In accordance with this invention, the reed valve generally illustrated by reference numeral 32 is mounted in the small space provided between the shoulder 36 of valve body 11 and the end face 38 of outlet nipple 20. Reed valve 32 is fabricated from a plastic flexible material such as polyvinylchloride or other synthetic material and is a circular shaped thin, flat member 41 having the central portion 44 cut along an arcuate path and fixed at one end so that the central portion can flex in and away from the peripheral portion or as view from FIG. 5 into and out of the plane of the paper. However, when mounted into the space as described the central portion 44 is constrained in one direction and unrestrained in the other. As noted in FIG. 3, the face 40 of shoulder 36 and the face 38 when the nipple 20 is assembled clamps the outer periphery 42 of reed valve 32. The diameter of outlet port 28 is slightly smaller than the outer periphery 42 so that the material surrounding port 28 extends inwardly a slight distance to bear against a portion of periphery 42 to restrict inward movement so that the central portion 44 can only move to the open position by flexing into the increased diameter of cavity 46 formed in the inner end of outlet nipple 20.
Hence when flow is in the direction illustrated by arrow A in FIG. 3, i.e., when the valve 10 is in the open position, flow is permitted to egress through the outlet nipple 20 without restrictions and the reed valve is forced by the pressure exerted by the egressing fluid to flex to the open position.
However, when the flow is flowing in the reverse direction as illustrated by arrow B, by releasing the handle so that it will is retract by the force generated by spring 16 the center portion 44 of reed valve 32 is forced against the face of the adjacent shoulder to close off the flow. A small pin hole 48 formed in the central portion of the reed valve 32 or by designing the reed valve 32 with sufficient tolerances to allow a small amount of leakage around its seating area serves to flow the fluid at a reduced rate in the opposite direction. Obviously, the rate of flow in the reverse direction is restrained to a lower value than it would be if allowed to flow without any restriction.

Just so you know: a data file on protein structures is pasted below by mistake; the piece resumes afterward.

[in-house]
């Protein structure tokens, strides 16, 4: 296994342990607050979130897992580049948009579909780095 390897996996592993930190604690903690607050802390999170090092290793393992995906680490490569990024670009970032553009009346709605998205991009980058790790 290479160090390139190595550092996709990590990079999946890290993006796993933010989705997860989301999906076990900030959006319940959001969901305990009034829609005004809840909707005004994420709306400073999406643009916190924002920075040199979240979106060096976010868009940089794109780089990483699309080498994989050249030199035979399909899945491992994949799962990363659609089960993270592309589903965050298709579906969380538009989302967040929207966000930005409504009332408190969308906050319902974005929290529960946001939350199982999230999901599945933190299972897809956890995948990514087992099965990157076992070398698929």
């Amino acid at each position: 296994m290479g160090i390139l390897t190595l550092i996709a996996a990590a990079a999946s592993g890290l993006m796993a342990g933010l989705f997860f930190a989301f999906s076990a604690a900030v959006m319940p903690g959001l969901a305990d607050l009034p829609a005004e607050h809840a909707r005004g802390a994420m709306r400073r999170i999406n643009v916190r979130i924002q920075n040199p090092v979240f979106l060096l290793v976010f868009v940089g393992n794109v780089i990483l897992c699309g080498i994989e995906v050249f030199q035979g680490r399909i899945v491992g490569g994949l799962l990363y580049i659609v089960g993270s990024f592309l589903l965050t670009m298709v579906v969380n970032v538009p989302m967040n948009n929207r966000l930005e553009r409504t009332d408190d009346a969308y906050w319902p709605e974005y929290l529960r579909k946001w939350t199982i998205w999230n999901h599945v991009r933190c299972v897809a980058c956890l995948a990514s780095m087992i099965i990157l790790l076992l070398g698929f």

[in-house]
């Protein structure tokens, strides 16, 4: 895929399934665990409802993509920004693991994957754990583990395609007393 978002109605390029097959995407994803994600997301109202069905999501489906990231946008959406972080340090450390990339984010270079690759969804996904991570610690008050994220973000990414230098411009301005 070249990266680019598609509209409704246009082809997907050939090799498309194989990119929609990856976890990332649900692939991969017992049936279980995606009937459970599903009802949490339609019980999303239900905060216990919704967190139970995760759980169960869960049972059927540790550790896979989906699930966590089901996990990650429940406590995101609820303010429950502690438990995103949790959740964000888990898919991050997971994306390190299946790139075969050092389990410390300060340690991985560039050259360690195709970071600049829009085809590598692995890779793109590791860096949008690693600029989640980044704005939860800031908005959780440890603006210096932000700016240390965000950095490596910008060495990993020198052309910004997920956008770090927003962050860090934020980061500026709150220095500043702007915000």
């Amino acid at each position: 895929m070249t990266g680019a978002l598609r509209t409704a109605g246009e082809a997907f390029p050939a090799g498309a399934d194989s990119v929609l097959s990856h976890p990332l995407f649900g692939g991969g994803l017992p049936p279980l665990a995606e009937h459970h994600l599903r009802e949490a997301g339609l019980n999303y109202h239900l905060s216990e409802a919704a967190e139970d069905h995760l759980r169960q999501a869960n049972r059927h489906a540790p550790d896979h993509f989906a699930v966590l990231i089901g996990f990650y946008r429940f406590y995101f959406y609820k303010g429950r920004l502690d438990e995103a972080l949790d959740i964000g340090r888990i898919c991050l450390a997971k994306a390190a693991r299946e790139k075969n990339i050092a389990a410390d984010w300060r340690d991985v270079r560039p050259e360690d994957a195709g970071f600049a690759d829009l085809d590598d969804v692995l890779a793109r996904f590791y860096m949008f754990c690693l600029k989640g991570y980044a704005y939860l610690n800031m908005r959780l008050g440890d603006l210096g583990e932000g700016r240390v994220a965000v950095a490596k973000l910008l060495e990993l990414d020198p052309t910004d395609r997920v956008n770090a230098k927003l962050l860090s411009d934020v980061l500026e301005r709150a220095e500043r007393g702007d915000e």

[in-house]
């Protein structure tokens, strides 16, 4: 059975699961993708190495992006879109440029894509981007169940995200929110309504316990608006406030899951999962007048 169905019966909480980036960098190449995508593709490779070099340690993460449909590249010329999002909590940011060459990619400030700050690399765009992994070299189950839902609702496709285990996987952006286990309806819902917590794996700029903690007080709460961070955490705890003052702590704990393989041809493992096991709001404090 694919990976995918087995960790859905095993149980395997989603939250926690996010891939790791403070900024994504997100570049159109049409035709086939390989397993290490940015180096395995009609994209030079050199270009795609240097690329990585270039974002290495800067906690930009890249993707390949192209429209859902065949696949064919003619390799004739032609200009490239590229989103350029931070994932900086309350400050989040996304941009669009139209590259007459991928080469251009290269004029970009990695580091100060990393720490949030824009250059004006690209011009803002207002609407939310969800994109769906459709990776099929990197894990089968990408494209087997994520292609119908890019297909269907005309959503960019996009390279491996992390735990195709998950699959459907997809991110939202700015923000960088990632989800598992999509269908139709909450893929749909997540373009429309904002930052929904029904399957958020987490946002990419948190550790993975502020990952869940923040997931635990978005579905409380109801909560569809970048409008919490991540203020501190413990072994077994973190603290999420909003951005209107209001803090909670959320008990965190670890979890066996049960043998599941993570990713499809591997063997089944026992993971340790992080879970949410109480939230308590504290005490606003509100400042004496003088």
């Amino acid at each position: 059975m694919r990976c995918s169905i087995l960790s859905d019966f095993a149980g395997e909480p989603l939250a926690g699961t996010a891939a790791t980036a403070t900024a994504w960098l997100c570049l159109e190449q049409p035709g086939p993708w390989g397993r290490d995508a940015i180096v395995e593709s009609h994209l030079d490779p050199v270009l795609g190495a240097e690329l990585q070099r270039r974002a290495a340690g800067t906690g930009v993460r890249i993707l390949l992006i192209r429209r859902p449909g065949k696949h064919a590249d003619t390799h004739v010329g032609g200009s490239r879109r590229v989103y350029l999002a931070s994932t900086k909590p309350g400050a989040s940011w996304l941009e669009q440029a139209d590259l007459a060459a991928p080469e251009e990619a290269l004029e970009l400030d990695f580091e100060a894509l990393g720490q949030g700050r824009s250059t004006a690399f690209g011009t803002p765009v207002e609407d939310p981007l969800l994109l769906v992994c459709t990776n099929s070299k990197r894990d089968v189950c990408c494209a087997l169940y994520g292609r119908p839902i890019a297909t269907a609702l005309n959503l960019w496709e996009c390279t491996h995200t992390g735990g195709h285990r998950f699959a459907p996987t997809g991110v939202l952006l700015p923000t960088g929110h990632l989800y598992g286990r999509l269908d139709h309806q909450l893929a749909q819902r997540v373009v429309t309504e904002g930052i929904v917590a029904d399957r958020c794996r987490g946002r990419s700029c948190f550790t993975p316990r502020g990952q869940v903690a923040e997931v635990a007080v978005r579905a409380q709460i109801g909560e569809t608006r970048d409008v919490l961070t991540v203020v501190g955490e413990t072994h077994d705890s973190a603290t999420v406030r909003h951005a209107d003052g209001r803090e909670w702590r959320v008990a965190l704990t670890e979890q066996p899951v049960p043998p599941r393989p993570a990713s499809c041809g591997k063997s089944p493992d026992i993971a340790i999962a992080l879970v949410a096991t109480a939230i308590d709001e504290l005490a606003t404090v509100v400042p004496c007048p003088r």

It is apparent from the foregoing that this restriction limits the rate of flow of the fluid being retracted. This is to assure that a rapid flow of fluid won't cause a separation of the column of residual fluid that is trapped in the hose or tube downstream of the valve 10.
As noted FIG. 4, as the valve is retracted and valve stem 14 moves upwardly by virtue of the spring 16, land 24 crosses over the outlet port 28 breaking the communication between the outlet port and inlet port, or in other words closes the valve 10. However, valve stem 14 continues its upward travel increasing the volume in the lower portion of chamber 30. As noted valve stem translates as far up to the point where the upper portion of land 22 comes into contact with the valve body 11. This movement causes a vacuum or suction in the lower portion of chamber 30 and retracts the flow in the outlet into this cavity portion through the pin size orifice in the reed valve 32. Since the flow in the reverse direction can only flow through the pin size orifice 48, the flow will be restricted which, in turn, restricts the velocity of the valve stem in its upward travel and retracts the residual fluid trapped in the downstream hose or tube through the lower portion of chamber 30 that is being evacuated by the movement of land 24. This has the effect of withdrawing the residual fluid at the end of the hose or tube from its outlet end and avoiding the tendency for drops of fluid from becoming dislodged from this end.